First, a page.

3. Use supporting data
Visuals — or at least tangible data — will only bolster your claims of possible, positive outcomes. Supporting data for a tech upgrade may include:
- Competitor research
- Historical data
- Projected growth figures
- Similar case studies
This can be as detailed or as simple as necessary. Gauge what has worked when pitching projects in the past. Again, keep in mind how the company may improve its public perception and weave that into the data-supported pitch.
4. Build a comprehensive plan
Humans also like a clear-cut to-do list when faced with a task. If the proposed upgrade will involve several subtasks, it’s especially worth it to outline these steps accordingly. Upper management is usually swamped with tasks in their pipeline, so keeping this as simple and short as possible is in your best interest.
Imperative pieces of a tech-proposal plan should include:
- A Budget — including different payment plans offered from software, ongoing costs, and ROI after implementation
- The Intended impact — which should be outlined with different outcomes and supporting data
- Key objectives — with clear KPIs and value propositions
- Phases — with clear activities and goals within each phase, such as onboarding employees to new software
- Roles — with clear expectations of certain team members
- A Timeline — including start and end dates for implementation
It may be tempting to keep some of the steps vague because after all, you can’t predict the future. However, when pitching your tech update plan, you’ll have to predict the future as accurately as possible. This will allow your boss to picture the tech upgrade easily — whether or not the steps are followed to a tee upon implementation.
5. Discuss security
The proposed tech update may be entirely security-focused. If not, security is still a major consideration that must be made. Typically, IT updates come with added security which may be appealing to management. After all, cybersecurity can make the difference between staying afloat and being crushed under a costly data breach, especially if you work within a small business.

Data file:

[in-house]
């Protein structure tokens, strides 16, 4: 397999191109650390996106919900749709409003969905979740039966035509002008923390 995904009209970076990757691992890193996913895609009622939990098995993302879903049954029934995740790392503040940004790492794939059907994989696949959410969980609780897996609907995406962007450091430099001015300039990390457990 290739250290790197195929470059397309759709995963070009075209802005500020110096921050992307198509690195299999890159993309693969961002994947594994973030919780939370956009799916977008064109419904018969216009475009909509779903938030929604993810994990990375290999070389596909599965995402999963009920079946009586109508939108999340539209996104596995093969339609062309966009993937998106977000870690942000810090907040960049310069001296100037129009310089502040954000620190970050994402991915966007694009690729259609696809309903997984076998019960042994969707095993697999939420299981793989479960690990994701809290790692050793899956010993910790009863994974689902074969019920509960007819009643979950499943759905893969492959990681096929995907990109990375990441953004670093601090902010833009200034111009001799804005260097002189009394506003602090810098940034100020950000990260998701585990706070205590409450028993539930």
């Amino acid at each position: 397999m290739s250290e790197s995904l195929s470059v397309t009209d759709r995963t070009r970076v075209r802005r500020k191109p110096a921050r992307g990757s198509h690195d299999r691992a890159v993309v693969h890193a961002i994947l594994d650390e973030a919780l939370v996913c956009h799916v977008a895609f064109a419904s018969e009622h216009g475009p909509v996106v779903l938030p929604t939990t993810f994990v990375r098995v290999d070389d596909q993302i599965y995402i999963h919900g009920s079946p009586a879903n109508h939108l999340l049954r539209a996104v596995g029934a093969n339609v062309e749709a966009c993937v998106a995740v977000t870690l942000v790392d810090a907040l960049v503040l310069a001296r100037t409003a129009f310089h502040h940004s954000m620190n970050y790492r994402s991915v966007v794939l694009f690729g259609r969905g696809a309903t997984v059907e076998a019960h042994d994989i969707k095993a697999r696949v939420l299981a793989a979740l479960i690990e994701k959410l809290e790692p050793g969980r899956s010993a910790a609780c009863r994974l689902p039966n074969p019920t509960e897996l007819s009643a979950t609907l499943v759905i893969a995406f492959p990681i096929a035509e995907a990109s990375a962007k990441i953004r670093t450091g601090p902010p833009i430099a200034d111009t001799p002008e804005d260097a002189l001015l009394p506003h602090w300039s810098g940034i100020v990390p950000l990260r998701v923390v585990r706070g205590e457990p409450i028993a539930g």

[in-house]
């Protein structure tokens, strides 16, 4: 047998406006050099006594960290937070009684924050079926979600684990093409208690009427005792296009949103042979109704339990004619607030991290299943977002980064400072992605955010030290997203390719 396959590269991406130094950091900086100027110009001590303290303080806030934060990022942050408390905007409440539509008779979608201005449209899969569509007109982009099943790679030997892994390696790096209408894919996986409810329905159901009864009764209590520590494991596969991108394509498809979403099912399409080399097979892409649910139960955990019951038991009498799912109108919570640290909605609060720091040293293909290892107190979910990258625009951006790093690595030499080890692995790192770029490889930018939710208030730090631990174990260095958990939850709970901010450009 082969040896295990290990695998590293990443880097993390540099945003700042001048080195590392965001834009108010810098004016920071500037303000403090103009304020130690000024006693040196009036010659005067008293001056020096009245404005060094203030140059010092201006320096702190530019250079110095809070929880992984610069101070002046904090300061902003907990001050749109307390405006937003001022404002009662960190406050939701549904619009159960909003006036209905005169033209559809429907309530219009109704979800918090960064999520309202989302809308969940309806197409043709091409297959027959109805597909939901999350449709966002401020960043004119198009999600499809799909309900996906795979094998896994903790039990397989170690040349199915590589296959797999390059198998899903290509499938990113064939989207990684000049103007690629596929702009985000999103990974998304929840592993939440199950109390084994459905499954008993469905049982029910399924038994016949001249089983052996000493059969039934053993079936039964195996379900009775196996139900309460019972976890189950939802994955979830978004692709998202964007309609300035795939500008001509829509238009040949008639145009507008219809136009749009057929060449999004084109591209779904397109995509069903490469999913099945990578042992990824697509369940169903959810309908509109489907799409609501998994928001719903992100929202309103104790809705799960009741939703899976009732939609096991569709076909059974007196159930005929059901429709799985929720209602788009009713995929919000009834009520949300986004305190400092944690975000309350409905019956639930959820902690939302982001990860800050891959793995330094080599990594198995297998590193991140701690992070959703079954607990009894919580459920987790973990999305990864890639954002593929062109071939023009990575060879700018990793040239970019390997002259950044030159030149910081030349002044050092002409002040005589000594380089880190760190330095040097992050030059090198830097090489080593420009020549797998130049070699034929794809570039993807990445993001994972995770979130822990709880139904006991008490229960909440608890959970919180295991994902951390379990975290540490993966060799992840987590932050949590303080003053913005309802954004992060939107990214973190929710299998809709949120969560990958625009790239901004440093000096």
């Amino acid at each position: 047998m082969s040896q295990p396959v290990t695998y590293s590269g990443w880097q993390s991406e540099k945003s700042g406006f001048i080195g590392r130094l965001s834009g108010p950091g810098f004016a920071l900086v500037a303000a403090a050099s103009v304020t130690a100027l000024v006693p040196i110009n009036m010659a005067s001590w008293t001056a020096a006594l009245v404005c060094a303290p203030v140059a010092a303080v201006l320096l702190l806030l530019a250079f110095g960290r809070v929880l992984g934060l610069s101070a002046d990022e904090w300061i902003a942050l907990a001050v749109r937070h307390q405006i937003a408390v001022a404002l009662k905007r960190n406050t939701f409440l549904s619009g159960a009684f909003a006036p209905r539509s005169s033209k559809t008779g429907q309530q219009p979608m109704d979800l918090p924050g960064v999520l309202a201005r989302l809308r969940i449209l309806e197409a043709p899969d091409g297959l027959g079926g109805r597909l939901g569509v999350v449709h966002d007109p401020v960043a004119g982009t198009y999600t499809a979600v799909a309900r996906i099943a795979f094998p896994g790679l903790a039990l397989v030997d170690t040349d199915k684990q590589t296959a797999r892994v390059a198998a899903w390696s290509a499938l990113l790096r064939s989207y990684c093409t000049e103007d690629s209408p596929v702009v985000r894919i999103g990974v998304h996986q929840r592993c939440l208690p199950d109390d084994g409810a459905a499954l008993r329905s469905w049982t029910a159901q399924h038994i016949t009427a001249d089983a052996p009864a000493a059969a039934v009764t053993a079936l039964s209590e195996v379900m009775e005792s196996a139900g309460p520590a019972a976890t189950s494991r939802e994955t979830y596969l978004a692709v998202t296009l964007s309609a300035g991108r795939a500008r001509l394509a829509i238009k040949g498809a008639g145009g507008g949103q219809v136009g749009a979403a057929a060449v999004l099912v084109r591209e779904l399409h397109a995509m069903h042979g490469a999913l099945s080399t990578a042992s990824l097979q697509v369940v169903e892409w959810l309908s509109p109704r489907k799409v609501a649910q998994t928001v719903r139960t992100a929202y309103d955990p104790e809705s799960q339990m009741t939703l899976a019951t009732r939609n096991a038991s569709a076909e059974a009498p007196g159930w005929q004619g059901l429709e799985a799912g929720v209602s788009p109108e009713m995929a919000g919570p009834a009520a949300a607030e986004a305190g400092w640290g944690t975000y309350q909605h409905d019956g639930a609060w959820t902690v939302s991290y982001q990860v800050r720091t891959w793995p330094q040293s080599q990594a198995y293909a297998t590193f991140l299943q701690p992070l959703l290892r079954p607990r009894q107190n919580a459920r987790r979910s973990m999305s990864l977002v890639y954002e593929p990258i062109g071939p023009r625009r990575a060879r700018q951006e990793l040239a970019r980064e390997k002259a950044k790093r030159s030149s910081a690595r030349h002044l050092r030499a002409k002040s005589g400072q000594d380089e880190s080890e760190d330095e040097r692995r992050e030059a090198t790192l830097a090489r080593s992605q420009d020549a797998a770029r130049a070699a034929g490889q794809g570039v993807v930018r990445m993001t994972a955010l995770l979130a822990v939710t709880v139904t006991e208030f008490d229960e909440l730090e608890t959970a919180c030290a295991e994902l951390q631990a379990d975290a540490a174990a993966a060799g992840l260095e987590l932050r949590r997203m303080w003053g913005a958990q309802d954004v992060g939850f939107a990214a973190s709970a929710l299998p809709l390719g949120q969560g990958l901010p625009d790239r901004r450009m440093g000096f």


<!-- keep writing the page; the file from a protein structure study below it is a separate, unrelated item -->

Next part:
All sizes of organizations need a secure system, and identifying the implementation steps is extremely valuable to management. For instance, you may explain to the CEO of your large corporation that patch management can sweep all of your existing tech for updates and implement them simultaneously. Emphasize the importance of keeping every pathway secure. Otherwise, one slipup could cost the company.
6. Test run the pitch
When you have solidified a tech-upgrade proposal that feels good to you and your IT team, it may be worth it to run it by some unbiased ears. You may even want to create a feedback funnel, and ask participants to judge your proposal based on:
- Concrete and concise ideas
- Coherent and consistent points
- Competitive objectives
- Compliance and completeness
When you’re deep in the weeds, you may only see the positive aspects of why this tech upgrade would work for your company. However, a fresh set of eyes — or a dozen — can point out places in which you aren’t making these benefits crystal clear. If you want management to take this tech upgrade seriously, practice makes perfect.
Test run your pitch with colleagues. If there is sensitive information, make sure to camouflage that during any external pitches. Most importantly, stay confident. You know that this tech upgrade is crucial to the performance of your company as a whole. Now show that to management and start the ball rolling to smoother operations and increased productivity.